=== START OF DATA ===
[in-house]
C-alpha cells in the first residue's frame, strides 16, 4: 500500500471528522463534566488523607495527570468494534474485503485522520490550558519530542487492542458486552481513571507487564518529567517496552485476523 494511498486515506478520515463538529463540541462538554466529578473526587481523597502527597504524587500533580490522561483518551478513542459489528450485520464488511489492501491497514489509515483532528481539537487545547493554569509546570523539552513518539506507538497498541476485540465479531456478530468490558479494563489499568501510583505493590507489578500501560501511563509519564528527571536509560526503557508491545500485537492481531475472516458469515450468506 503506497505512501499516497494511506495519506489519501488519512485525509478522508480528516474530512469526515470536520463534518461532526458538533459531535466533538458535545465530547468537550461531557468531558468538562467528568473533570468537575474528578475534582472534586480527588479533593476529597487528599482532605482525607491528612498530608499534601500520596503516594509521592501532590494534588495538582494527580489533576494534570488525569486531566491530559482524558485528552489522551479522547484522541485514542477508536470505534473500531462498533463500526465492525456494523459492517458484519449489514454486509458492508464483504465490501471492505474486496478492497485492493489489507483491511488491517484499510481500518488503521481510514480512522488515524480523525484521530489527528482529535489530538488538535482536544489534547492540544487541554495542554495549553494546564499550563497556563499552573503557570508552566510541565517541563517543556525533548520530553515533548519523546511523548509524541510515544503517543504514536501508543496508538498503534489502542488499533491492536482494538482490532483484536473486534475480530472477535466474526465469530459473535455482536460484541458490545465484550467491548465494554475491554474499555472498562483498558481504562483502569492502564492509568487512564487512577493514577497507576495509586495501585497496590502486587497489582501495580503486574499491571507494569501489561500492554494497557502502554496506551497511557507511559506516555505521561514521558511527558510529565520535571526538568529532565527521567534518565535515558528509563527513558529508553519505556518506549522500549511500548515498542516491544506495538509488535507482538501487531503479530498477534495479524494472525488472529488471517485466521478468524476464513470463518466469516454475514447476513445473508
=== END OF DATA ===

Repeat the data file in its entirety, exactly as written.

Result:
[in-house]
C-alpha cells in the first residue's frame, strides 16, 4: 500500500471528522463534566488523607495527570468494534474485503485522520490550558519530542487492542458486552481513571507487564518529567517496552485476523 494511498486515506478520515463538529463540541462538554466529578473526587481523597502527597504524587500533580490522561483518551478513542459489528450485520464488511489492501491497514489509515483532528481539537487545547493554569509546570523539552513518539506507538497498541476485540465479531456478530468490558479494563489499568501510583505493590507489578500501560501511563509519564528527571536509560526503557508491545500485537492481531475472516458469515450468506 503506497505512501499516497494511506495519506489519501488519512485525509478522508480528516474530512469526515470536520463534518461532526458538533459531535466533538458535545465530547468537550461531557468531558468538562467528568473533570468537575474528578475534582472534586480527588479533593476529597487528599482532605482525607491528612498530608499534601500520596503516594509521592501532590494534588495538582494527580489533576494534570488525569486531566491530559482524558485528552489522551479522547484522541485514542477508536470505534473500531462498533463500526465492525456494523459492517458484519449489514454486509458492508464483504465490501471492505474486496478492497485492493489489507483491511488491517484499510481500518488503521481510514480512522488515524480523525484521530489527528482529535489530538488538535482536544489534547492540544487541554495542554495549553494546564499550563497556563499552573503557570508552566510541565517541563517543556525533548520530553515533548519523546511523548509524541510515544503517543504514536501508543496508538498503534489502542488499533491492536482494538482490532483484536473486534475480530472477535466474526465469530459473535455482536460484541458490545465484550467491548465494554475491554474499555472498562483498558481504562483502569492502564492509568487512564487512577493514577497507576495509586495501585497496590502486587497489582501495580503486574499491571507494569501489561500492554494497557502502554496506551497511557507511559506516555505521561514521558511527558510529565520535571526538568529532565527521567534518565535515558528509563527513558529508553519505556518506549522500549511500548515498542516491544506495538509488535507482538501487531503479530498477534495479524494472525488472529488471517485466521478468524476464513470463518466469516454475514447476513445473508